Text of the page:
Impacts of Conversion and Drainage of Tropical Peat Forests on Carbon Fluxes to Atmosphere and Water

Indonesia has the largest tropical peats, ranging from 18 to 27 million hectares. It is
estimated that about 12 million hectares of these peats have been disturbed and
substantially drained in order to lower water table depths which are required for
agricultural uses (i.e. rice paddy, industrial pulp, and recently oil palm plantation).
Drained and converted peatland forests lead to accelerated peat subsidence and
potentially act as an important Carbon source. Contemporarily, impacts of peatland
drainage and land cover change of peat forests into mono-crop plantations of oil palms
are barely investigated. This research aims to generate models of carbon flux
at open peats, oil palm plantations on peats, and forested peats. We are investigating
factors that control the accumulation and decomposition of peat carbon stocks at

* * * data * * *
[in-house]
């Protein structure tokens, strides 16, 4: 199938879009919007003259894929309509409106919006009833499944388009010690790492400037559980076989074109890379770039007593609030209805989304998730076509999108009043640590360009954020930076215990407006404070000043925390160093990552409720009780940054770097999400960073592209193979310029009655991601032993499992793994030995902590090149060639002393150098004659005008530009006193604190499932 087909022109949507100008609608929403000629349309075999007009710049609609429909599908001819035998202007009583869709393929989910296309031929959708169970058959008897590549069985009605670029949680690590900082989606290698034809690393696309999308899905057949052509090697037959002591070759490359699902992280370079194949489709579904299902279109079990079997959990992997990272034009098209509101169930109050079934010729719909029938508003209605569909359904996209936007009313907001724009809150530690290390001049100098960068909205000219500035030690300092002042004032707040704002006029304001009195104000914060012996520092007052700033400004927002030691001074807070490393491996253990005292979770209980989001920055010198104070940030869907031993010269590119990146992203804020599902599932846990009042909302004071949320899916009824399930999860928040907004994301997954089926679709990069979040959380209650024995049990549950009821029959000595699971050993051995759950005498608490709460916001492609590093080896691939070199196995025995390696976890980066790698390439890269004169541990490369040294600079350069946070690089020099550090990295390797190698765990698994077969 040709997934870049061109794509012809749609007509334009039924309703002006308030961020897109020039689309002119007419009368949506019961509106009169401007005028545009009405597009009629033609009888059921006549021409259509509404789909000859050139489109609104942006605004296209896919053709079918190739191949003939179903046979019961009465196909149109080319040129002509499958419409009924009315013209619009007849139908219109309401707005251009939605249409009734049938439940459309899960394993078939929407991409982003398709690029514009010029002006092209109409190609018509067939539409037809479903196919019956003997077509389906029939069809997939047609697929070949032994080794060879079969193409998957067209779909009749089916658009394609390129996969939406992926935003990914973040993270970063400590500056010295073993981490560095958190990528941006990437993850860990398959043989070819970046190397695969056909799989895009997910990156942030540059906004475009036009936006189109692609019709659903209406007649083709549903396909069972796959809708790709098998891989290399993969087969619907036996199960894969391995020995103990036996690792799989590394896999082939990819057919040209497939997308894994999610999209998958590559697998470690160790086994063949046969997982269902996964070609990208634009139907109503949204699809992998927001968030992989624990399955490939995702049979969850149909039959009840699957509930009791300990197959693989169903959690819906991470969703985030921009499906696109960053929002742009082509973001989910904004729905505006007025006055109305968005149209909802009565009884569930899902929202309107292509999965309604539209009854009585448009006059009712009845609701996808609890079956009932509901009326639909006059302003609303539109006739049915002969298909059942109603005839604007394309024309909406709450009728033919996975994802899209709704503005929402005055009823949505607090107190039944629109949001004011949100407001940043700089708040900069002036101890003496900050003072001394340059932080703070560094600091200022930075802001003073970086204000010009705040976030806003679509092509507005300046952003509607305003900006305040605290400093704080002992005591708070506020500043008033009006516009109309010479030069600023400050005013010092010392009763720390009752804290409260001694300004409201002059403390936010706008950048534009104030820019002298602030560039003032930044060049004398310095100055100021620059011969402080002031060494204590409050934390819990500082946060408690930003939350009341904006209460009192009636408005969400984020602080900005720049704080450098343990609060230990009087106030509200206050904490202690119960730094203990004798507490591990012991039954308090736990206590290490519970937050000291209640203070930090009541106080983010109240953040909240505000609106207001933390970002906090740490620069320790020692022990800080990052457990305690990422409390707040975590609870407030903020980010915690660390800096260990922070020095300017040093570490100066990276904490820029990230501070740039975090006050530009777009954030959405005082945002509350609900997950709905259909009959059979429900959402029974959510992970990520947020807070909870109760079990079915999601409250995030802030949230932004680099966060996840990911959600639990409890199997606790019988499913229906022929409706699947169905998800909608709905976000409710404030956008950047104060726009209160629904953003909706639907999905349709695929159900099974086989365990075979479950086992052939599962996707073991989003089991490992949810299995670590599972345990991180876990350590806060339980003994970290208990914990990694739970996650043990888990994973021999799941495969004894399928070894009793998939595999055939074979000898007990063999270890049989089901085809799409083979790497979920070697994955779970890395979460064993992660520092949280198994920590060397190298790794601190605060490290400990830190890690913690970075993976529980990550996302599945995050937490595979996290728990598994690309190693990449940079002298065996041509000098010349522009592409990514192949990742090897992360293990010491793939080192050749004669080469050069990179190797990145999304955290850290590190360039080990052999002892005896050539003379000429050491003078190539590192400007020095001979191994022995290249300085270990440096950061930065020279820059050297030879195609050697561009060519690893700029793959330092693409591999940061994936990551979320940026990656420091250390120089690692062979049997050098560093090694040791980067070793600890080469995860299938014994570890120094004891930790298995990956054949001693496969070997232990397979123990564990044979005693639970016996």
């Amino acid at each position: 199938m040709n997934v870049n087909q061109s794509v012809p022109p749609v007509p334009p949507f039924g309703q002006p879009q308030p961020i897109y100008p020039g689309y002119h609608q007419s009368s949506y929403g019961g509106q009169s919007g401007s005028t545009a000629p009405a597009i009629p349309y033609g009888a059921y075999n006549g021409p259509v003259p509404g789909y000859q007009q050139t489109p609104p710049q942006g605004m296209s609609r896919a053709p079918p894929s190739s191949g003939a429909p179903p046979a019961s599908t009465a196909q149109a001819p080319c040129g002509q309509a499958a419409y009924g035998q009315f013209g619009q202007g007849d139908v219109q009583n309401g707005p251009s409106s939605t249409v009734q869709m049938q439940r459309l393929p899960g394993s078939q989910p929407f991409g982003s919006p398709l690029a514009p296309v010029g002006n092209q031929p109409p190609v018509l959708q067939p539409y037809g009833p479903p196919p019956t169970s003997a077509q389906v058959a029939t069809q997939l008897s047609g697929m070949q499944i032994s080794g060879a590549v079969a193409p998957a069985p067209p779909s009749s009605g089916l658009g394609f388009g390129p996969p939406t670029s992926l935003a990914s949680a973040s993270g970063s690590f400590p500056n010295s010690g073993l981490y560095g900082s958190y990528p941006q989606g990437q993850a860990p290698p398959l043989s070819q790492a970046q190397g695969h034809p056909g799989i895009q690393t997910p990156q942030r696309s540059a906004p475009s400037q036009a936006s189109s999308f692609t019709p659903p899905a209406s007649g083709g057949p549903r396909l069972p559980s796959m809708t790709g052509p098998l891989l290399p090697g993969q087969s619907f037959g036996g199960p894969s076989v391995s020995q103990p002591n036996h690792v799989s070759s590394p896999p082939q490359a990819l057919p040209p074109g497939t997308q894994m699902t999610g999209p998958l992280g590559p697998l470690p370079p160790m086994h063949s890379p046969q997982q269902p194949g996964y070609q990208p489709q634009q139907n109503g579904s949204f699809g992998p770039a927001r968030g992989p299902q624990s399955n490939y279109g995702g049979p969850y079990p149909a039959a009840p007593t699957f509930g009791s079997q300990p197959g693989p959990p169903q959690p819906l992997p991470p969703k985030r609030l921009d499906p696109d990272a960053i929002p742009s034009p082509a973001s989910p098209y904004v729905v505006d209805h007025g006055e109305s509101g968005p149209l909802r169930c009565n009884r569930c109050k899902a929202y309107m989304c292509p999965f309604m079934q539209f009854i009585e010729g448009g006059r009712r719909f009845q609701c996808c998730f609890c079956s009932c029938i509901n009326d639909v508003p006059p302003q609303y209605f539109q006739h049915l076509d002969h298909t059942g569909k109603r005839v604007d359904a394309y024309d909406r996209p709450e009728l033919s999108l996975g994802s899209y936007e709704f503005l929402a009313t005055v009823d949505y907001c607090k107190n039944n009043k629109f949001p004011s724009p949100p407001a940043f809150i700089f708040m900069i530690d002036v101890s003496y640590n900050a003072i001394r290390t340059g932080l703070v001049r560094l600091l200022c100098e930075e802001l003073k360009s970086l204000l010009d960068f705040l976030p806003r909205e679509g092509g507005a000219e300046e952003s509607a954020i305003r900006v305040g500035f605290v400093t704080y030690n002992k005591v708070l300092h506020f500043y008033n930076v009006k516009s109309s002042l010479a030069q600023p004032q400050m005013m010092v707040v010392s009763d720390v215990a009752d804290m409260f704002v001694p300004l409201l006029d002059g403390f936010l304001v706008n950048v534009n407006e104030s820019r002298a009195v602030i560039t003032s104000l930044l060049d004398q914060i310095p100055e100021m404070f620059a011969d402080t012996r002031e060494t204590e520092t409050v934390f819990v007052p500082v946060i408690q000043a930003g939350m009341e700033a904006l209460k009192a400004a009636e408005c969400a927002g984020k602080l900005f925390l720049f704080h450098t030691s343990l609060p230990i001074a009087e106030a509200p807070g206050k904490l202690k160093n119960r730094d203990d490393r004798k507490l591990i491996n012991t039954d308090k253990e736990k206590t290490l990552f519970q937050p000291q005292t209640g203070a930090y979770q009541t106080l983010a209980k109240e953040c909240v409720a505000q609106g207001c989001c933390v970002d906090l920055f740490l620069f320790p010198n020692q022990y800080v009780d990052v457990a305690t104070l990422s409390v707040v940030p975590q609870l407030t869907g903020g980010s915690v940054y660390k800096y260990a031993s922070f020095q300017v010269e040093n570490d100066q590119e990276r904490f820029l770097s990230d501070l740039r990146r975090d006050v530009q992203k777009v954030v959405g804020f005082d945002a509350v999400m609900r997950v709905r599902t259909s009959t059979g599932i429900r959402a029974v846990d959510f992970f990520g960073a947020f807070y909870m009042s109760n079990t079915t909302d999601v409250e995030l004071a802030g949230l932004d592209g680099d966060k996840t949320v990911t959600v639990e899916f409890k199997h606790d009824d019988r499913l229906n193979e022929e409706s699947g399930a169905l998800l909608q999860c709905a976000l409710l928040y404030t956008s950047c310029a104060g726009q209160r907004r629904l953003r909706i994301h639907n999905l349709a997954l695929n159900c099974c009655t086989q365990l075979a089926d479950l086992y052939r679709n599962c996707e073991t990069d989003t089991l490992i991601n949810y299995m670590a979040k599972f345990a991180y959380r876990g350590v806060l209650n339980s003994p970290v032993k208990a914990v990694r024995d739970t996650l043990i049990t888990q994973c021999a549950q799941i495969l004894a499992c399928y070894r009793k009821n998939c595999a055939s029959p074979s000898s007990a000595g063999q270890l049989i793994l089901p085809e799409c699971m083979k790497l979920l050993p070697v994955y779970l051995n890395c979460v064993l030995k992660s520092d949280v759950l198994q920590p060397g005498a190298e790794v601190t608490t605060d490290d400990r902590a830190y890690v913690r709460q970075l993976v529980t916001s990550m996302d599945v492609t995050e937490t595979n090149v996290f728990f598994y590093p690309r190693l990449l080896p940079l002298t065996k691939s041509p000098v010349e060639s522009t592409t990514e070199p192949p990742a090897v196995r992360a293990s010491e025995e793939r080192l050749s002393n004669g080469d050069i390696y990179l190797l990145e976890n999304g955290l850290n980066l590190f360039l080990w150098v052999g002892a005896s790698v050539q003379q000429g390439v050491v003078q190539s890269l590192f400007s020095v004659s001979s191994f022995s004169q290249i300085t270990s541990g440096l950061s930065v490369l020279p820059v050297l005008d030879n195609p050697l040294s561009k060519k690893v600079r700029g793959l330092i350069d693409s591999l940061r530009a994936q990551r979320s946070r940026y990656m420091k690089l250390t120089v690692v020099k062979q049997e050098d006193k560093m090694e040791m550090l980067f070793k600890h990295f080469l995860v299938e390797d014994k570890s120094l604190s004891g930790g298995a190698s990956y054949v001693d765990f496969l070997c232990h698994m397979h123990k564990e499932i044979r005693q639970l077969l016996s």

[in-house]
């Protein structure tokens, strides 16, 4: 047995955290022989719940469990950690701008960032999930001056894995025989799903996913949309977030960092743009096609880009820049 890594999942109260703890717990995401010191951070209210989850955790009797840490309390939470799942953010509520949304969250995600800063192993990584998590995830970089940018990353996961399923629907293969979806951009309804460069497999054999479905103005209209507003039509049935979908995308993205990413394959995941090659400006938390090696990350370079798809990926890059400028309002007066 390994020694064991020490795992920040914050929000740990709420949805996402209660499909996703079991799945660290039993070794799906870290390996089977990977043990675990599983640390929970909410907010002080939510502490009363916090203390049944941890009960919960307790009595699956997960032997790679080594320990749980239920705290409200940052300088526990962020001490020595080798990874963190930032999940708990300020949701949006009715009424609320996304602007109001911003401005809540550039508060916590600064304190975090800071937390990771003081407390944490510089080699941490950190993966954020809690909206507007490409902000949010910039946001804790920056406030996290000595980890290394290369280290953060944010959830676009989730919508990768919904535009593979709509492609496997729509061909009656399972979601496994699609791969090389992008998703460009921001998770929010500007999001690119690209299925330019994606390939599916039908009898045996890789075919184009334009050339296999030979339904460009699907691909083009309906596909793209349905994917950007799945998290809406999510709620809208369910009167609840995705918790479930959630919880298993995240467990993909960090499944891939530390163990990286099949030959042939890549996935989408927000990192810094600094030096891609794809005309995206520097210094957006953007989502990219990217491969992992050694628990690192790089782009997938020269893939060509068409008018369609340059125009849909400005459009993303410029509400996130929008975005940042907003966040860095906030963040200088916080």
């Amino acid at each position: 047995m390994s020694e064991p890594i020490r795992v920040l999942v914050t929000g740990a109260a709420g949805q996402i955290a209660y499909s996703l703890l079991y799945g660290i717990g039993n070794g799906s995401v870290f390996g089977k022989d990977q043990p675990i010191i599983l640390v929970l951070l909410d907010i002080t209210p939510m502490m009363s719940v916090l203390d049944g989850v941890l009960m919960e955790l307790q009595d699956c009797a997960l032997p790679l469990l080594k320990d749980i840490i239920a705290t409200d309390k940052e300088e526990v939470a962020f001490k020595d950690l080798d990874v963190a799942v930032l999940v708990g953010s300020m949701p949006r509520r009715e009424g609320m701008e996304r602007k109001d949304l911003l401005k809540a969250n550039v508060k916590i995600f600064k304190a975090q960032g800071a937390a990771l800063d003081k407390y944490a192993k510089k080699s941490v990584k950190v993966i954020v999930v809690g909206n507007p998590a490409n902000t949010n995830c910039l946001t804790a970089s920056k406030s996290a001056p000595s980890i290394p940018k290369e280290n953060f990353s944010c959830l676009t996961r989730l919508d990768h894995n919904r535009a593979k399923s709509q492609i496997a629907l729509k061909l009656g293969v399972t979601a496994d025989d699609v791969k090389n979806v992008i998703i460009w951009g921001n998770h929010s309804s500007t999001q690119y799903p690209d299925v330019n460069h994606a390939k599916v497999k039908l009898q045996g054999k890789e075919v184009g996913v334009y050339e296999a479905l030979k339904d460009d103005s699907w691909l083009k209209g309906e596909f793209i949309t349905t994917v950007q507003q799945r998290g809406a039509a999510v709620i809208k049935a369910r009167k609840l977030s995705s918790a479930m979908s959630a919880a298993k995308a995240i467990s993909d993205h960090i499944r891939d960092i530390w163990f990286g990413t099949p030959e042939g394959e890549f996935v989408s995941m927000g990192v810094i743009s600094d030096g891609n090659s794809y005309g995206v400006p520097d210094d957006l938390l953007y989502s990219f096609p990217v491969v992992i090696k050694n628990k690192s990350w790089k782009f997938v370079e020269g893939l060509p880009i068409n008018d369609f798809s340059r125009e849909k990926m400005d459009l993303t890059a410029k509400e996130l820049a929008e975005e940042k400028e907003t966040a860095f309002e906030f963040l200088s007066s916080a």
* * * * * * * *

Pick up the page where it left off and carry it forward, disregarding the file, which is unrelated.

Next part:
various peatland uses. We are also calculating Long Term Carbon Accumulation
(LORCA) based on the age of peat formation, and the rate of peat decomposition in
relation to subsidence and drainage depth. We are measuring carbon fluxes in the forms
of CO? gas and lateral Dissolved Organic Carbon (DOC) and Particulate Organic
Carbon (POC), and pCO?. We use Eddy Covariance Technique to measure CO?
gas, and combustion-infrared method, using Total Organic Carbon (TOC) analyzer, to
measure DOC and POC, and a non-dispersive infrared gas sensor (LI-840, LI-COR
Biosciences, USA) to measure pCO?.

Project Personnel:
Dr. Gusti Z Anshari, Universitas Tanjungpura
Dr. Evie Gusmayanti, Universitas Tanjungpura
Lucy Arianie, Msi, Universitas Tanjungpura
Dr. Walter Oechel, SDSU-GCRG
Hiroki Ikawa, SDSU-GCRG
Oscar Abelleira, SDSU-GCRG

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